Right-Sizing Spectrum Auction Licenses: The Case for Smaller Geographic License Areas in the TV Broadcast Incentive Auction
37 Pages Posted: 22 Nov 2013 Last revised: 5 Sep 2014
Date Written: November 20, 2013
The wireless sector is a key contributor to economic activity and growth. Over the next several years, wireless service providers are expected to invest $25 to $53 billion upgrading and expanding their networks to deploy 4G mobile broadband across the nation. All told, wireless broadband investment and the services and innovation supported by such investment are expected to add between $259 and $355 billion to US GDP each year through 2017.
The Federal Communications Commission ("Commission" or "FCC") is currently designing several spectrum auctions including the largest ever auction of terrestrial wireless spectrum, currently planned for 2015 (the "Incentive Auction"). The purpose of the Incentive Auction is to free up to 120 MHz of prime spectrum in the 600 MHz band, currently licensed to over-the-air TV broadcasting, to be repurposed for licensing for mobile broadband and other higher value wireless services. To accomplish this goal, the FCC proposes to use a two-part auction process in which broadcast television license holders submit bids for relinquishing their licenses ("Reverse Auction"); and commercial broadband providers bid to acquire licenses to the spectrum freed up ("Forward Auction"). The FCC is currently evaluating various auction design elements to promote competition in the auction. To best ensure this important goal, the FCC is considering a number of auction design features, including spectrum aggregation limits, constraints on the types of bidding allowed, and the appropriate framework to use for the license territories to be used in the Forward Auction. This paper focuses solely on this last issue. We explain here how adopting appropriately small-sized geographic territories is necessary to promote competition and other important economic and social goals, while noting that right-sizing the license territories may not by itself be sufficient to ensure adequate competition and participation in the Forward Auction. For example, the Commission could adopt smaller license sizes and still end with an auction where the two largest wireless carriers aggregate all of the offered spectrum. Such an outcome would be inconsistent with the goal of promoting competition in wireless services.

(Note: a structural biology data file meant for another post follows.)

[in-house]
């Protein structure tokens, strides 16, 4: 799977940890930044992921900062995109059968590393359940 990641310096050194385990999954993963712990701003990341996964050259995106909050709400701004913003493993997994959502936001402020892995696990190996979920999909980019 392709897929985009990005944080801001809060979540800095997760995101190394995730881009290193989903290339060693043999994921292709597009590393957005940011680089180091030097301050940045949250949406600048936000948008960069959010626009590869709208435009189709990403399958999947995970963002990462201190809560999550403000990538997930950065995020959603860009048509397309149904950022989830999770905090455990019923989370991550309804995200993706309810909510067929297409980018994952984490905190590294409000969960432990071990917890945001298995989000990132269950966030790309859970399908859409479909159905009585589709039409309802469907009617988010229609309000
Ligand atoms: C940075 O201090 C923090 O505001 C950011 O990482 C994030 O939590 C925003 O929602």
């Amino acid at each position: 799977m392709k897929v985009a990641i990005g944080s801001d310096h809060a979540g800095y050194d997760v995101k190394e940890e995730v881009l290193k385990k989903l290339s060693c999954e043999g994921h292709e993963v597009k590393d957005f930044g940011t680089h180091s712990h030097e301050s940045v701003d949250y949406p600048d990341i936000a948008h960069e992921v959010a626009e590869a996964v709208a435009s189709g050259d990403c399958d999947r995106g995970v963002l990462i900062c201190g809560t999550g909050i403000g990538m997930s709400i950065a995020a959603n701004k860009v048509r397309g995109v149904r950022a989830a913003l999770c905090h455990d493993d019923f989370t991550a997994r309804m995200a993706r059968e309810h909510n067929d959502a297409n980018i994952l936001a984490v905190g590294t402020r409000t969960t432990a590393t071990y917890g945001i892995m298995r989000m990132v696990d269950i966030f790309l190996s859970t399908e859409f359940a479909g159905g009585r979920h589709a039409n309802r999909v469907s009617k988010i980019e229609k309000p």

The territory size used for spectrum licenses is as important for valuing spectrum as the parcel size is to real estate value. If all plots were 50 acres, parcels in Manhattan would be too expensive and too large for most; this might compel buyers interested in a small parcel in Manhattan or a parcel in New Jersey adjacent to Manhattan to bid for land they don't want. Alternatively, otherwise qualified buyers might be prevented from buying land altogether. Analogously, wrong-sizing spectrum license territories to be used in future spectrum auctions, and in particular the Incentive Auction, is likely to result in significant and unnecessary inefficiencies in the allocation of scarce radio frequency spectrum resources. For carriers who are compelled to bid for wrong-sized spectrum license packages, the added cost may be sufficient to discourage their participation; or if they do participate, they are less likely to offer successful bids; or if they are successful, they will have fewer resources available to deploy services using the spectrum. In each case, the efficiency of the auction and the larger goals of the process suffer.